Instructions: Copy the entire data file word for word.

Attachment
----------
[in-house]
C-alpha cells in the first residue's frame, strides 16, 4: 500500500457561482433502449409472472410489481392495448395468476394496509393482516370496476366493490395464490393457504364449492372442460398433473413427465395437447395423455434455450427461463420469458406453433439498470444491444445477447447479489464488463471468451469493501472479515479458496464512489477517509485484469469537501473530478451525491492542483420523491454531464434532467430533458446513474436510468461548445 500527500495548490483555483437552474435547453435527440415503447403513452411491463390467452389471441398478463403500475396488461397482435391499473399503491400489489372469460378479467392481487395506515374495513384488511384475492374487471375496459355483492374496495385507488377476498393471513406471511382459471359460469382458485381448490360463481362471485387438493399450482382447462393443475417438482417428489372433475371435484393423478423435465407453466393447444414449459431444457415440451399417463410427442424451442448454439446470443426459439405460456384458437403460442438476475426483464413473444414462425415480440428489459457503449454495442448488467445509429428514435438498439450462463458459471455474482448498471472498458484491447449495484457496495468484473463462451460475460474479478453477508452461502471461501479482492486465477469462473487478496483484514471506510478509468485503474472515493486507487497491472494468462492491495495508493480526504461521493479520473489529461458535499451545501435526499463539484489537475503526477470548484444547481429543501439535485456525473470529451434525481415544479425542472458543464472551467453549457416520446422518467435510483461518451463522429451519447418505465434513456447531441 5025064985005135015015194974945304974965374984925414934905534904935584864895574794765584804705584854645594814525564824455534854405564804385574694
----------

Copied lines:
[in-house]
C-alpha cells in the first residue's frame, strides 16, 4: 500500500457561482433502449409472472410489481392495448395468476394496509393482516370496476366493490395464490393457504364449492372442460398433473413427465395437447395423455434455450427461463420469458406453433439498470444491444445477447447479489464488463471468451469493501472479515479458496464512489477517509485484469469537501473530478451525491492542483420523491454531464434532467430533458446513474436510468461548445 500527500495548490483555483437552474435547453435527440415503447403513452411491463390467452389471441398478463403500475396488461397482435391499473399503491400489489372469460378479467392481487395506515374495513384488511384475492374487471375496459355483492374496495385507488377476498393471513406471511382459471359460469382458485381448490360463481362471485387438493399450482382447462393443475417438482417428489372433475371435484393423478423435465407453466393447444414449459431444457415440451399417463410427442424451442448454439446470443426459439405460456384458437403460442438476475426483464413473444414462425415480440428489459457503449454495442448488467445509429428514435438498439450462463458459471455474482448498471472498458484491447449495484457496495468484473463462451460475460474479478453477508452461502471461501479482492486465477469462473487478496483484514471506510478509468485503474472515493486507487497491472494468462492491495495508493480526504461521493479520473489529461458535499451545501435526499463539484489537475503526477470548484444547481429543501439535485456525473470529451434525481415544479425542472458543464472551467453549457416520446422518467435510483461518451463522429451519447418505465434513456447531441 5025064985005135015015194974945304974965374984925414934905534904935584864895574794765584804705584854645594814525564824455534854405564804385574694